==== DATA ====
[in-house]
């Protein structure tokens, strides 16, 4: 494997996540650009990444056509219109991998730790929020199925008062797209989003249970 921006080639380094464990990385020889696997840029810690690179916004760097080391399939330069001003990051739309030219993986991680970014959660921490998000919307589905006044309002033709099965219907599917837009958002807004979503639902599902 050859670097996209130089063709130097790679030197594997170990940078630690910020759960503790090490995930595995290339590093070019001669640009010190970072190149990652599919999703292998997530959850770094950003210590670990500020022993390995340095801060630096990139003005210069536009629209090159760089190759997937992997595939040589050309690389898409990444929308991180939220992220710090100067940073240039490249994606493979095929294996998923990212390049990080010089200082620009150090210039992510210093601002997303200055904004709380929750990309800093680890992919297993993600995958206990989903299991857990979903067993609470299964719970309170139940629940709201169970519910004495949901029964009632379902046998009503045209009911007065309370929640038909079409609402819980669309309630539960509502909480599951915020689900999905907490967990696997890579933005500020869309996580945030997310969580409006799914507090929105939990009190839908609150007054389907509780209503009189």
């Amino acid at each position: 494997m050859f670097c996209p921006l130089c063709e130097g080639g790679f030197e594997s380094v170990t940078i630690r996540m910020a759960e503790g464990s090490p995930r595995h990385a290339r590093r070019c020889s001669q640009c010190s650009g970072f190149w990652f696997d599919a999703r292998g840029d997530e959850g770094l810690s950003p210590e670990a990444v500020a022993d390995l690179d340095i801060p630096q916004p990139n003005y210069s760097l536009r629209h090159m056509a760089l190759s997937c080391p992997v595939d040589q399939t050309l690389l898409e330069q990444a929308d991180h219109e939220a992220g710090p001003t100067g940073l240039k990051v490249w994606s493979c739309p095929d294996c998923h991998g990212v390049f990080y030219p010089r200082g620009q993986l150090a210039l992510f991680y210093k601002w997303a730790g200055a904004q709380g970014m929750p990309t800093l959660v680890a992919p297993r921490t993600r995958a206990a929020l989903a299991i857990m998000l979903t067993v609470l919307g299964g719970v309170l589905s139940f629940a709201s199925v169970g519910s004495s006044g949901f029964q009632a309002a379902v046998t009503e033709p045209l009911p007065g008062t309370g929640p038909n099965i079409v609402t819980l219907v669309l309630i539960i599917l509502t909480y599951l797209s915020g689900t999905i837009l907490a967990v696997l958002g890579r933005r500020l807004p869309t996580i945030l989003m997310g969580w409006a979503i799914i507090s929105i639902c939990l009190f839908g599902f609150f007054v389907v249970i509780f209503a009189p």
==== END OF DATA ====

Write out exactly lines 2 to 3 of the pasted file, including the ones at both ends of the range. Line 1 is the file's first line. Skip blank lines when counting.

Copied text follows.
């Protein structure tokens, strides 16, 4: 494997996540650009990444056509219109991998730790929020199925008062797209989003249970 921006080639380094464990990385020889696997840029810690690179916004760097080391399939330069001003990051739309030219993986991680970014959660921490998000919307589905006044309002033709099965219907599917837009958002807004979503639902599902 050859670097996209130089063709130097790679030197594997170990940078630690910020759960503790090490995930595995290339590093070019001669640009010190970072190149990652599919999703292998997530959850770094950003210590670990500020022993390995340095801060630096990139003005210069536009629209090159760089190759997937992997595939040589050309690389898409990444929308991180939220992220710090100067940073240039490249994606493979095929294996998923990212390049990080010089200082620009150090210039992510210093601002997303200055904004709380929750990309800093680890992919297993993600995958206990989903299991857990979903067993609470299964719970309170139940629940709201169970519910004495949901029964009632379902046998009503045209009911007065309370929640038909079409609402819980669309309630539960509502909480599951915020689900999905907490967990696997890579933005500020869309996580945030997310969580409006799914507090929105939990009190839908609150007054389907509780209503009189």
């Amino acid at each position: 494997m050859f670097c996209p921006l130089c063709e130097g080639g790679f030197e594997s380094v170990t940078i630690r996540m910020a759960e503790g464990s090490p995930r595995h990385a290339r590093r070019c020889s001669q640009c010190s650009g970072f190149w990652f696997d599919a999703r292998g840029d997530e959850g770094l810690s950003p210590e670990a990444v500020a022993d390995l690179d340095i801060p630096q916004p990139n003005y210069s760097l536009r629209h090159m056509a760089l190759s997937c080391p992997v595939d040589q399939t050309l690389l898409e330069q990444a929308d991180h219109e939220a992220g710090p001003t100067g940073l240039k990051v490249w994606s493979c739309p095929d294996c998923h991998g990212v390049f990080y030219p010089r200082g620009q993986l150090a210039l992510f991680y210093k601002w997303a730790g200055a904004q709380g970014m929750p990309t800093l959660v680890a992919p297993r921490t993600r995958a206990a929020l989903a299991i857990m998000l979903t067993v609470l919307g299964g719970v309170l589905s139940f629940a709201s199925v169970g519910s004495s006044g949901f029964q009632a309002a379902v046998t009503e033709p045209l009911p007065g008062t309370g929640p038909n099965i079409v609402t819980l219907v669309l309630i539960i599917l509502t909480y599951l797209s915020g689900t999905i837009l907490a967990v696997l958002g890579r933005r500020l807004p869309t996580i945030l989003m997310g969580w409006a979503i799914i507090s929105i639902c939990l009190f839908g599902f609150f007054v389907v249970i509780f209503a009189p």